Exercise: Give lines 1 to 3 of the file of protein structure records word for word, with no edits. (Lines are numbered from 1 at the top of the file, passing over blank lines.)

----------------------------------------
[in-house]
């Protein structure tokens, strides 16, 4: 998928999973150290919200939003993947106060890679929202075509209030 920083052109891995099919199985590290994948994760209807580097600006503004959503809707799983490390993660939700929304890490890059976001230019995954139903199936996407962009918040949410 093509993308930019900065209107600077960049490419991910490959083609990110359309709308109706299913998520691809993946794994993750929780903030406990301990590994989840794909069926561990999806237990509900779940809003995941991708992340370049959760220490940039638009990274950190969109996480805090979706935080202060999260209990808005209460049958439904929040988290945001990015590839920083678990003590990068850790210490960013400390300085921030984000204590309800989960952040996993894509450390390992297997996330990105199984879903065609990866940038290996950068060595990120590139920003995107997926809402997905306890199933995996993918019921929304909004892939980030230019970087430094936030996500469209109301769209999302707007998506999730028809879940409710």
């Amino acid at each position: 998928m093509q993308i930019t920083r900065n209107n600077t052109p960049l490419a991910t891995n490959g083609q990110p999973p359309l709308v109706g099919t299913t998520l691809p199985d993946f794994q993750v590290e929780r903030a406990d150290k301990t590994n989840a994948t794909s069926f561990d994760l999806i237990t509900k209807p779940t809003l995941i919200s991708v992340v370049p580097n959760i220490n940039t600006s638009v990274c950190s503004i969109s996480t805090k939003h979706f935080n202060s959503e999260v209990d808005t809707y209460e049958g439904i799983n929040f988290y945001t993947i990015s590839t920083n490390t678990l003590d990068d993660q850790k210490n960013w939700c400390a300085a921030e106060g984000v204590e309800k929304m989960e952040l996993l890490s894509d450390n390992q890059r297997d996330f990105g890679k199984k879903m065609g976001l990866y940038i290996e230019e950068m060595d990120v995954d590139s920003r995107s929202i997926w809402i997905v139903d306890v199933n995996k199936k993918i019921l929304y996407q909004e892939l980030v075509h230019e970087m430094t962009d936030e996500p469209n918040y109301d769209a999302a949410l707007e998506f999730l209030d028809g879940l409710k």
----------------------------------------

[in-house]
């Protein structure tokens, strides 16, 4: 998928999973150290919200939003993947106060890679929202075509209030 920083052109891995099919199985590290994948994760209807580097600006503004959503809707799983490390993660939700929304890490890059976001230019995954139903199936996407962009918040949410 093509993308930019900065209107600077960049490419991910490959083609990110359309709308109706299913998520691809993946794994993750929780903030406990301990590994989840794909069926561990999806237990509900779940809003995941991708992340370049959760220490940039638009990274950190969109996480805090979706935080202060999260209990808005209460049958439904929040988290945001990015590839920083678990003590990068850790210490960013400390300085921030984000204590309800989960952040996993894509450390390992297997996330990105199984879903065609990866940038290996950068060595990120590139920003995107997926809402997905306890199933995996993918019921929304909004892939980030230019970087430094936030996500469209109301769209999302707007998506999730028809879940409710």
């Amino acid at each position: 998928m093509q993308i930019t920083r900065n209107n600077t052109p960049l490419a991910t891995n490959g083609q990110p999973p359309l709308v109706g099919t299913t998520l691809p199985d993946f794994q993750v590290e929780r903030a406990d150290k301990t590994n989840a994948t794909s069926f561990d994760l999806i237990t509900k209807p779940t809003l995941i919200s991708v992340v370049p580097n959760i220490n940039t600006s638009v990274c950190s503004i969109s996480t805090k939003h979706f935080n202060s959503e999260v209990d808005t809707y209460e049958g439904i799983n929040f988290y945001t993947i990015s590839t920083n490390t678990l003590d990068d993660q850790k210490n960013w939700c400390a300085a921030e106060g984000v204590e309800k929304m989960e952040l996993l890490s894509d450390n390992q890059r297997d996330f990105g890679k199984k879903m065609g976001l990866y940038i290996e230019e950068m060595d990120v995954d590139s920003r995107s929202i997926w809402i997905v139903d306890v199933n995996k199936k993918i019921l929304y996407q909004e892939l980030v075509h230019e970087m430094t962009d936030e996500p469209n918040y109301d769209a999302a949410l707007e998506f999730l209030d028809g879940l409710k």